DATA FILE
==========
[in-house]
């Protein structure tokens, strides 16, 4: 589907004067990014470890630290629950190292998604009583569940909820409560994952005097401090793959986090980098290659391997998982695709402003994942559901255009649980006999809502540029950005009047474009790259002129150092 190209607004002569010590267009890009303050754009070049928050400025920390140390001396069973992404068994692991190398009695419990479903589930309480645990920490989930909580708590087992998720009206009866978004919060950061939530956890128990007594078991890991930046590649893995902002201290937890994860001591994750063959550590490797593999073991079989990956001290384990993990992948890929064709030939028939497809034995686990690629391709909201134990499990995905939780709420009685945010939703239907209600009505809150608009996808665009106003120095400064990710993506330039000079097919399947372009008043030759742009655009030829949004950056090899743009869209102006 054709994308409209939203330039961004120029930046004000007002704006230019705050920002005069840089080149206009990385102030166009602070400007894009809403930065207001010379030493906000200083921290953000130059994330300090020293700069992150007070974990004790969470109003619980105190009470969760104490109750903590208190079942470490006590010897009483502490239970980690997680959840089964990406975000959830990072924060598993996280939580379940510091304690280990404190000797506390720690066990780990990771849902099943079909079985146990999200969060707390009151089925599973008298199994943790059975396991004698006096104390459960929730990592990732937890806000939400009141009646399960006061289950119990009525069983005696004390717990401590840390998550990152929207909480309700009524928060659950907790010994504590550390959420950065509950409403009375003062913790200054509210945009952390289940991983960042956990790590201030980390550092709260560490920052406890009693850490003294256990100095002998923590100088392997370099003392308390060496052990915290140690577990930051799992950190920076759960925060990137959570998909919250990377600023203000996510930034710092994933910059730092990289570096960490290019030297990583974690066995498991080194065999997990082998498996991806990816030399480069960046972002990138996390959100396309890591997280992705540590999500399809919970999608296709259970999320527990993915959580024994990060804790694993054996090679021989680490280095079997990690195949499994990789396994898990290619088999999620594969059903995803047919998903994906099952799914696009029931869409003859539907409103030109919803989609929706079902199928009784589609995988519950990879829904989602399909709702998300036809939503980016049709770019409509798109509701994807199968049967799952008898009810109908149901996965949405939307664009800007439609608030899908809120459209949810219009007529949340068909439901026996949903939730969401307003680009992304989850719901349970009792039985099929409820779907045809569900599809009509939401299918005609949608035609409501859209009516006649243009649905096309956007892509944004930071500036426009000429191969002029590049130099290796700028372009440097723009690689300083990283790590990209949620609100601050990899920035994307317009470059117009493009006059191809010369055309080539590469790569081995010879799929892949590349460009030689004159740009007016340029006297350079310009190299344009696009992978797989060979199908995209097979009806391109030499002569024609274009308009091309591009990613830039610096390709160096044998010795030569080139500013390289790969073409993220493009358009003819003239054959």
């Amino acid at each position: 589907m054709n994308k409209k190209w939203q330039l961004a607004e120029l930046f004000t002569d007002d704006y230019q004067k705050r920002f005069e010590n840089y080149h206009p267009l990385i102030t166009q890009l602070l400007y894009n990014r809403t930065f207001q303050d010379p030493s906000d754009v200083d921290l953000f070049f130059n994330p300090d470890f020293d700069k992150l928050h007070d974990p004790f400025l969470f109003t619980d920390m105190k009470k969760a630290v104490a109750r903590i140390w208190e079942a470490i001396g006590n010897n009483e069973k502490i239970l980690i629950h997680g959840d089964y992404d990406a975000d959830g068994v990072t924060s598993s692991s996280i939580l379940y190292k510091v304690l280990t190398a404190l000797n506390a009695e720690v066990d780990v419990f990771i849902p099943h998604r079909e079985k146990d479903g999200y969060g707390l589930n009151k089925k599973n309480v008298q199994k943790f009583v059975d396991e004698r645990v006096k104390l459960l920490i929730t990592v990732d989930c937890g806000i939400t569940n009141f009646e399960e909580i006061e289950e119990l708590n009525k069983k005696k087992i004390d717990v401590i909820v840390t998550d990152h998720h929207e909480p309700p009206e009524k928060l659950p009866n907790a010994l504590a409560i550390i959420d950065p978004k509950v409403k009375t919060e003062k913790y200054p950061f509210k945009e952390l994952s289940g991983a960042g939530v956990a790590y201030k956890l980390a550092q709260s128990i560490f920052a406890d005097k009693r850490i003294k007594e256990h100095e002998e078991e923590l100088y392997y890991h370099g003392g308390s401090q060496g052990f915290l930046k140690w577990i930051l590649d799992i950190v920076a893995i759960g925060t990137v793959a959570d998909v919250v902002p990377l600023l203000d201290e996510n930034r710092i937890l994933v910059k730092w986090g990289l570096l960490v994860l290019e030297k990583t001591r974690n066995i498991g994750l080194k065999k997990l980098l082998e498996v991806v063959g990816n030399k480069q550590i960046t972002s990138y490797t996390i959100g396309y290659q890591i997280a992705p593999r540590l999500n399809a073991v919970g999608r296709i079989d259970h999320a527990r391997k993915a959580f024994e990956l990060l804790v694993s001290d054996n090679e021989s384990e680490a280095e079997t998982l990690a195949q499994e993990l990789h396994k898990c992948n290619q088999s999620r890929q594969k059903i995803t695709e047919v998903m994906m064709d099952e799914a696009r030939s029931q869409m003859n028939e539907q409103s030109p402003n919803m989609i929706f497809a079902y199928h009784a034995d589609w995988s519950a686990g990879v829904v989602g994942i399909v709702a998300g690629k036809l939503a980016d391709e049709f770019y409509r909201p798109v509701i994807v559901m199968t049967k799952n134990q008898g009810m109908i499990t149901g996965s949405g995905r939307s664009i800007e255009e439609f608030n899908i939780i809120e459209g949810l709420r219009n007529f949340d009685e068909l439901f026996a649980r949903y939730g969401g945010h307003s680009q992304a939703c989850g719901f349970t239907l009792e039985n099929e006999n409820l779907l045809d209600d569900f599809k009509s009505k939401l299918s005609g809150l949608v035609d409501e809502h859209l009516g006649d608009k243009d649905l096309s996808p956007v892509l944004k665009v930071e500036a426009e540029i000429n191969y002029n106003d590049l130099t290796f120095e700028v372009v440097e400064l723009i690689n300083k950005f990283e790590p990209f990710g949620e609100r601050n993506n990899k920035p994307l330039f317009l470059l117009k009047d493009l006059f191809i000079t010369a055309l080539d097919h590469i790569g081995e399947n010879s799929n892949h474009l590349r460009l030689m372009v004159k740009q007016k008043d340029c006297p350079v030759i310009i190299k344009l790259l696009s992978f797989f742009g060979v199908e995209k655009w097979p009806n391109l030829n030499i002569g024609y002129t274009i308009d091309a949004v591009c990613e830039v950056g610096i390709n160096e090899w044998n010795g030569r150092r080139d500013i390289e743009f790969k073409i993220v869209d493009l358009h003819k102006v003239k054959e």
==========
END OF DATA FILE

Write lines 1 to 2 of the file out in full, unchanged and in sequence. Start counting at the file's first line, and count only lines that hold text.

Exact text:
[in-house]
């Protein structure tokens, strides 16, 4: 589907004067990014470890630290629950190292998604009583569940909820409560994952005097401090793959986090980098290659391997998982695709402003994942559901255009649980006999809502540029950005009047474009790259002129150092 190209607004002569010590267009890009303050754009070049928050400025920390140390001396069973992404068994692991190398009695419990479903589930309480645990920490989930909580708590087992998720009206009866978004919060950061939530956890128990007594078991890991930046590649893995902002201290937890994860001591994750063959550590490797593999073991079989990956001290384990993990992948890929064709030939028939497809034995686990690629391709909201134990499990995905939780709420009685945010939703239907209600009505809150608009996808665009106003120095400064990710993506330039000079097919399947372009008043030759742009655009030829949004950056090899743009869209102006 054709994308409209939203330039961004120029930046004000007002704006230019705050920002005069840089080149206009990385102030166009602070400007894009809403930065207001010379030493906000200083921290953000130059994330300090020293700069992150007070974990004790969470109003619980105190009470969760104490109750903590208190079942470490006590010897009483502490239970980690997680959840089964990406975000959830990072924060598993996280939580379940510091304690280990404190000797506390720690066990780990990771849902099943079909079985146990999200969060707390009151089925599973008298199994943790059975396991004698006096104390459960929730990592990732937890806000939400009141009646399960006061289950119990009525069983005696004390717990401590840390998550990152929207909480309700009524928060659950907790010994504590550390959420950065509950409403009375003062913790200054509210945009952390289940991983960042956990790590201030980390550092709260560490920052406890009693850490003294256990100095002998923590100088392997370099003392308390060496052990915290140690577990930051799992950190920076759960925060990137959570998909919250990377600023203000996510930034710092994933910059730092990289570096960490290019030297990583974690066995498991080194065999997990082998498996991806990816030399480069960046972002990138996390959100396309890591997280992705540590999500399809919970999608296709259970999320527990993915959580024994990060804790694993054996090679021989680490280095079997990690195949499994990789396994898990290619088999999620594969059903995803047919998903994906099952799914696009029931869409003859539907409103030109919803989609929706079902199928009784589609995988519950990879829904989602399909709702998300036809939503980016049709770019409509798109509701994807199968049967799952008898009810109908149901996965949405939307664009800007439609608030899908809120459209949810219009007529949340068909439901026996949903939730969401307003680009992304989850719901349970009792039985099929409820779907045809569900599809009509939401299918005609949608035609409501859209009516006649243009649905096309956007892509944004930071500036426009000429191969002029590049130099290796700028372009440097723009690689300083990283790590990209949620609100601050990899920035994307317009470059117009493009006059191809010369055309080539590469790569081995010879799929892949590349460009030689004159740009007016340029006297350079310009190299344009696009992978797989060979199908995209097979009806391109030499002569024609274009308009091309591009990613830039610096390709160096044998010795030569080139500013390289790969073409993220493009358009003819003239054959």